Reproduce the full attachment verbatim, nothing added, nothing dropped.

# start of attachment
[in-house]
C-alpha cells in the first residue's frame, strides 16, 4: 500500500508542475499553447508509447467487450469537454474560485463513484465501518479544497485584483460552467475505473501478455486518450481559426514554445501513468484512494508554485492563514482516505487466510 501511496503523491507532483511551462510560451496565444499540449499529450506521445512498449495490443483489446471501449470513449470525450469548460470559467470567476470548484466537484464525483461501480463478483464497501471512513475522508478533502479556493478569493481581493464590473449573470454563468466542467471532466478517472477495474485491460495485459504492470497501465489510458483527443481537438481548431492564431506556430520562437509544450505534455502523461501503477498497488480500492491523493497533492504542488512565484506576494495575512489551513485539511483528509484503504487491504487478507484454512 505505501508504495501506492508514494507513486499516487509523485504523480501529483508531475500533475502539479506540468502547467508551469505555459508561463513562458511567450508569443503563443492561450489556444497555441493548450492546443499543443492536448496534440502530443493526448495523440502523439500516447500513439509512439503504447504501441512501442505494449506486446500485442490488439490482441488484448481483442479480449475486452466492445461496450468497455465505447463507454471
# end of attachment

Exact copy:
[in-house]
C-alpha cells in the first residue's frame, strides 16, 4: 500500500508542475499553447508509447467487450469537454474560485463513484465501518479544497485584483460552467475505473501478455486518450481559426514554445501513468484512494508554485492563514482516505487466510 501511496503523491507532483511551462510560451496565444499540449499529450506521445512498449495490443483489446471501449470513449470525450469548460470559467470567476470548484466537484464525483461501480463478483464497501471512513475522508478533502479556493478569493481581493464590473449573470454563468466542467471532466478517472477495474485491460495485459504492470497501465489510458483527443481537438481548431492564431506556430520562437509544450505534455502523461501503477498497488480500492491523493497533492504542488512565484506576494495575512489551513485539511483528509484503504487491504487478507484454512 505505501508504495501506492508514494507513486499516487509523485504523480501529483508531475500533475502539479506540468502547467508551469505555459508561463513562458511567450508569443503563443492561450489556444497555441493548450492546443499543443492536448496534440502530443493526448495523440502523439500516447500513439509512439503504447504501441512501442505494449506486446500485442490488439490482441488484448481483442479480449475486452466492445461496450468497455465505447463507454471